Who Is Kazuo Ishiguro's The Remains Of The Day

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Throughout Kazuo Ishiguro’s The Remains of the Day, Stevens constantly is waiting or performing his butler duties out of the sight of the public. However, he is commonly found somewhere in between these two states while in a doorway. Stevens is found “hesitating in the doorway” (Ishiguro 93) while going to visit his sick father. Similarly, Stevens shares that he stops for “a second to listen at the door” (Ishiguro 94) when he hears M. Dupont and Mr. Lewis having a secret conversation. The doorways in Darlington Hall give Stevens a place to watch what is going on from afar, which allows him to avoid confrontation and stick to his professional duty as a butler. These doorways also set limitations for Stevens because they present him with new…show more content…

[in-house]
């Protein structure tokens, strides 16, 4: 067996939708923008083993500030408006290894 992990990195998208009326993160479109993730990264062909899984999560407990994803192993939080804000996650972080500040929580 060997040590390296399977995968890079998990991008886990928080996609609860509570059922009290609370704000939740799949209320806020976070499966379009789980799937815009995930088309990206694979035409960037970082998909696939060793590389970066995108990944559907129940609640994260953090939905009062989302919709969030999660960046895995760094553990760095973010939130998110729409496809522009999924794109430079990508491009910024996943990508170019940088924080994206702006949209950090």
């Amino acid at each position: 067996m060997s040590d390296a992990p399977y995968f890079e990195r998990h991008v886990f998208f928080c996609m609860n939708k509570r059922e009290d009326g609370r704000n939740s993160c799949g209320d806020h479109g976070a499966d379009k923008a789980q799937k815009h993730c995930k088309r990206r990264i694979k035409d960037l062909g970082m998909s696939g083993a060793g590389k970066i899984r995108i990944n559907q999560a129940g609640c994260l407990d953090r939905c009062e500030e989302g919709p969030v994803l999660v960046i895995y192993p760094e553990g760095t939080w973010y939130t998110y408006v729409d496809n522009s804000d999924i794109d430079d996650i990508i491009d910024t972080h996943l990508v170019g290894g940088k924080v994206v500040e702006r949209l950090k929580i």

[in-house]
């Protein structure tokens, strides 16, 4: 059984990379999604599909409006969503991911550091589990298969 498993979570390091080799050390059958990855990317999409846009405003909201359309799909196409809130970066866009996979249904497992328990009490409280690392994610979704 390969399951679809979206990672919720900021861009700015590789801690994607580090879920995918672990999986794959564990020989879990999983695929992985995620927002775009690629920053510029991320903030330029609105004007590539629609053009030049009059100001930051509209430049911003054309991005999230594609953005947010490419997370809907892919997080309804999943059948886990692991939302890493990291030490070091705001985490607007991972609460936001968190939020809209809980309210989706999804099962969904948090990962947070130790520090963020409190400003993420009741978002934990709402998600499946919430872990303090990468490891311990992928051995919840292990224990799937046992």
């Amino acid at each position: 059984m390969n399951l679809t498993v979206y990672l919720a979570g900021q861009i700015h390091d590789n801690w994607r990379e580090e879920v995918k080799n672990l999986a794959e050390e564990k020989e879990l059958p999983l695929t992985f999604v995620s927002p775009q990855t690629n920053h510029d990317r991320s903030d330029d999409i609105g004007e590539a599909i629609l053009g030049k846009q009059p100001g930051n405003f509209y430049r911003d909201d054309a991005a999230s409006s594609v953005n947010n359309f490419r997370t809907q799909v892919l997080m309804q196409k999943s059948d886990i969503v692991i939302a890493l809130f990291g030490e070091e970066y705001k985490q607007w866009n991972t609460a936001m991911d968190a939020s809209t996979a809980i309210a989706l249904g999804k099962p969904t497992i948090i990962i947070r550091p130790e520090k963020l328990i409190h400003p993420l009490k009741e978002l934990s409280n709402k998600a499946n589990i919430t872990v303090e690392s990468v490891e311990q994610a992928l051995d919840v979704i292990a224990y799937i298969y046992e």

Throughout his historical narrations, Stevens often places himself “in the shadows” (Ishiguro 72) or tries to make his existence unknown when in the presence of his master, Lord Darlington, and his guests. Even though he stands off to the side in the room, Stevens can still hear the conversations and only “participate[s] in politics in a vicarious manner” (Ekelund). For this reason, has an indefinite social position because, as a butler, he must perform his duties of serving his master and whoever else might be in the house. However, Stevens has trouble finding his place when he isn’t busy, returning to his reasoning for standing in the dark parts of the room, out of sight from the people he is serving. When Stevens is not hiding in the darkness, he can be found in doorways or archways, which is symbolic of him wavering between two worlds, along with his own restriction and freedom. Stevens cannot pass the threshold of the old world, his life as a butler, and the new world, in which he must “openly express feelings and emotions” (Allen 1902). He struggles crossing this threshold, because for years he only knew what it was like to be a serious English butler, and when Mr. Farraday begins to banter with him, he isn’t quite sure how to react. That is, until he has the conversation with the man at the pier. This man helps Stevens to cross the threshold and begin to ponder the thought of seriously giving bantering a shot, and start to release his hold on his strict beliefs. Miss Kenton is perhaps the most influential character on Stevens in terms of crossing thresholds. Consistently throughout the book she is seen “through the open doorway” (Ishiguro 105) coaxing Stevens to walk through the doorway in order to see the truth. In most cases, she was bringing about the truth of his father’s diminishing work ethic, which Stevens has severe trouble realizing. The doorways
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